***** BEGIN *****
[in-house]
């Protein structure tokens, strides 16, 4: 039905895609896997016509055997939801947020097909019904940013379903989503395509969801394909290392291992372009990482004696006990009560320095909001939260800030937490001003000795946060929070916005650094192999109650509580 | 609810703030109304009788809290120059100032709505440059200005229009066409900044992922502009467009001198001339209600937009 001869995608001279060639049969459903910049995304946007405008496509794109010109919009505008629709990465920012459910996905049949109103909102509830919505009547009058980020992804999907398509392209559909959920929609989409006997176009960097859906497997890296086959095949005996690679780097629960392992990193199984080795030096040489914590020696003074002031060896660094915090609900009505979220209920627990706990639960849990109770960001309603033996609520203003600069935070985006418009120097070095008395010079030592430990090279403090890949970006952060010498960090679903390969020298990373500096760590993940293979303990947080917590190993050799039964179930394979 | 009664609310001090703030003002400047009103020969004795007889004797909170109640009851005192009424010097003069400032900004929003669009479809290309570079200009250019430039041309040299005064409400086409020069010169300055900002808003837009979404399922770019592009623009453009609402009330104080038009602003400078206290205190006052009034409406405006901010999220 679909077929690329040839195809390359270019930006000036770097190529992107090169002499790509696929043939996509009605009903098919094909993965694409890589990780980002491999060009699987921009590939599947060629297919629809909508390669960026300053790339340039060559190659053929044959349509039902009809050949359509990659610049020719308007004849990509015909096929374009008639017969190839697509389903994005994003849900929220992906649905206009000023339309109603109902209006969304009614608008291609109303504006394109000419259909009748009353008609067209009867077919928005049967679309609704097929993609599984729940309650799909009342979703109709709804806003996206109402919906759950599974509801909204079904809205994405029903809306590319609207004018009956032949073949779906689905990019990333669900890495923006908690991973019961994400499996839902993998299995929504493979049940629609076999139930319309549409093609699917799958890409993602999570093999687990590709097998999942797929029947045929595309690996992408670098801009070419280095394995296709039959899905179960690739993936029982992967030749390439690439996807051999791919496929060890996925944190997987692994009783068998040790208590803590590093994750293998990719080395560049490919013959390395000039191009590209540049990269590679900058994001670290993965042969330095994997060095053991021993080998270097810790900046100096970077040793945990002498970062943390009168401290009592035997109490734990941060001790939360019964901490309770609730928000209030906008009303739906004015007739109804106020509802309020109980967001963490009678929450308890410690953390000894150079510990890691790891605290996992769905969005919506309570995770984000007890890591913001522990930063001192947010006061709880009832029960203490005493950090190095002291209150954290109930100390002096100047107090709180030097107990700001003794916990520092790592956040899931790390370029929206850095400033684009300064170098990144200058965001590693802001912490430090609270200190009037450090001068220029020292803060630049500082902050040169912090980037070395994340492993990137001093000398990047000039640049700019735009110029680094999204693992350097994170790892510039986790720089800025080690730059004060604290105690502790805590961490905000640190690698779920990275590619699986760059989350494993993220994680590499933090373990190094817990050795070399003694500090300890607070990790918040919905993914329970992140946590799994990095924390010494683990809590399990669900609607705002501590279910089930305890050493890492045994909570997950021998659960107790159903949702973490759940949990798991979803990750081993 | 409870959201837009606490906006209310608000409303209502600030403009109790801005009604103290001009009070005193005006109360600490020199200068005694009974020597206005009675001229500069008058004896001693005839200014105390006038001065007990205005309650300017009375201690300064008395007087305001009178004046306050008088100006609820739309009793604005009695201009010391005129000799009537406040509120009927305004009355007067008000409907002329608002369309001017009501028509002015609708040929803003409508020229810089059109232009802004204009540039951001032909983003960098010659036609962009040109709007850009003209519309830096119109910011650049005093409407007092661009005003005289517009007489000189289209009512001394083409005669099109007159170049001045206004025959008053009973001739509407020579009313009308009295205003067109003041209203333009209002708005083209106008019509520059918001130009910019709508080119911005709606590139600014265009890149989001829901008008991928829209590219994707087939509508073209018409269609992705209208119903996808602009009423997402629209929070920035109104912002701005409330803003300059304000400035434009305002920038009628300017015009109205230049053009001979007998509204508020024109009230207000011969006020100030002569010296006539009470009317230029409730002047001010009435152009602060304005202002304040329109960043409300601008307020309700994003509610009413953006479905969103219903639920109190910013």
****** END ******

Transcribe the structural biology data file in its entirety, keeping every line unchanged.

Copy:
[in-house]
């Protein structure tokens, strides 16, 4: 039905895609896997016509055997939801947020097909019904940013379903989503395509969801394909290392291992372009990482004696006990009560320095909001939260800030937490001003000795946060929070916005650094192999109650509580 | 609810703030109304009788809290120059100032709505440059200005229009066409900044992922502009467009001198001339209600937009 001869995608001279060639049969459903910049995304946007405008496509794109010109919009505008629709990465920012459910996905049949109103909102509830919505009547009058980020992804999907398509392209559909959920929609989409006997176009960097859906497997890296086959095949005996690679780097629960392992990193199984080795030096040489914590020696003074002031060896660094915090609900009505979220209920627990706990639960849990109770960001309603033996609520203003600069935070985006418009120097070095008395010079030592430990090279403090890949970006952060010498960090679903390969020298990373500096760590993940293979303990947080917590190993050799039964179930394979 | 009664609310001090703030003002400047009103020969004795007889004797909170109640009851005192009424010097003069400032900004929003669009479809290309570079200009250019430039041309040299005064409400086409020069010169300055900002808003837009979404399922770019592009623009453009609402009330104080038009602003400078206290205190006052009034409406405006901010999220 679909077929690329040839195809390359270019930006000036770097190529992107090169002499790509696929043939996509009605009903098919094909993965694409890589990780980002491999060009699987921009590939599947060629297919629809909508390669960026300053790339340039060559190659053929044959349509039902009809050949359509990659610049020719308007004849990509015909096929374009008639017969190839697509389903994005994003849900929220992906649905206009000023339309109603109902209006969304009614608008291609109303504006394109000419259909009748009353008609067209009867077919928005049967679309609704097929993609599984729940309650799909009342979703109709709804806003996206109402919906759950599974509801909204079904809205994405029903809306590319609207004018009956032949073949779906689905990019990333669900890495923006908690991973019961994400499996839902993998299995929504493979049940629609076999139930319309549409093609699917799958890409993602999570093999687990590709097998999942797929029947045929595309690996992408670098801009070419280095394995296709039959899905179960690739993936029982992967030749390439690439996807051999791919496929060890996925944190997987692994009783068998040790208590803590590093994750293998990719080395560049490919013959390395000039191009590209540049990269590679900058994001670290993965042969330095994997060095053991021993080998270097810790900046100096970077040793945990002498970062943390009168401290009592035997109490734990941060001790939360019964901490309770609730928000209030906008009303739906004015007739109804106020509802309020109980967001963490009678929450308890410690953390000894150079510990890691790891605290996992769905969005919506309570995770984000007890890591913001522990930063001192947010006061709880009832029960203490005493950090190095002291209150954290109930100390002096100047107090709180030097107990700001003794916990520092790592956040899931790390370029929206850095400033684009300064170098990144200058965001590693802001912490430090609270200190009037450090001068220029020292803060630049500082902050040169912090980037070395994340492993990137001093000398990047000039640049700019735009110029680094999204693992350097994170790892510039986790720089800025080690730059004060604290105690502790805590961490905000640190690698779920990275590619699986760059989350494993993220994680590499933090373990190094817990050795070399003694500090300890607070990790918040919905993914329970992140946590799994990095924390010494683990809590399990669900609607705002501590279910089930305890050493890492045994909570997950021998659960107790159903949702973490759940949990798991979803990750081993 | 409870959201837009606490906006209310608000409303209502600030403009109790801005009604103290001009009070005193005006109360600490020199200068005694009974020597206005009675001229500069008058004896001693005839200014105390006038001065007990205005309650300017009375201690300064008395007087305001009178004046306050008088100006609820739309009793604005009695201009010391005129000799009537406040509120009927305004009355007067008000409907002329608002369309001017009501028509002015609708040929803003409508020229810089059109232009802004204009540039951001032909983003960098010659036609962009040109709007850009003209519309830096119109910011650049005093409407007092661009005003005289517009007489000189289209009512001394083409005669099109007159170049001045206004025959008053009973001739509407020579009313009308009295205003067109003041209203333009209002708005083209106008019509520059918001130009910019709508080119911005709606590139600014265009890149989001829901008008991928829209590219994707087939509508073209018409269609992705209208119903996808602009009423997402629209929070920035109104912002701005409330803003300059304000400035434009305002920038009628300017015009109205230049053009001979007998509204508020024109009230207000011969006020100030002569010296006539009470009317230029409730002047001010009435152009602060304005202002304040329109960043409300601008307020309700994003509610009413953006479905969103219903639920109190910013």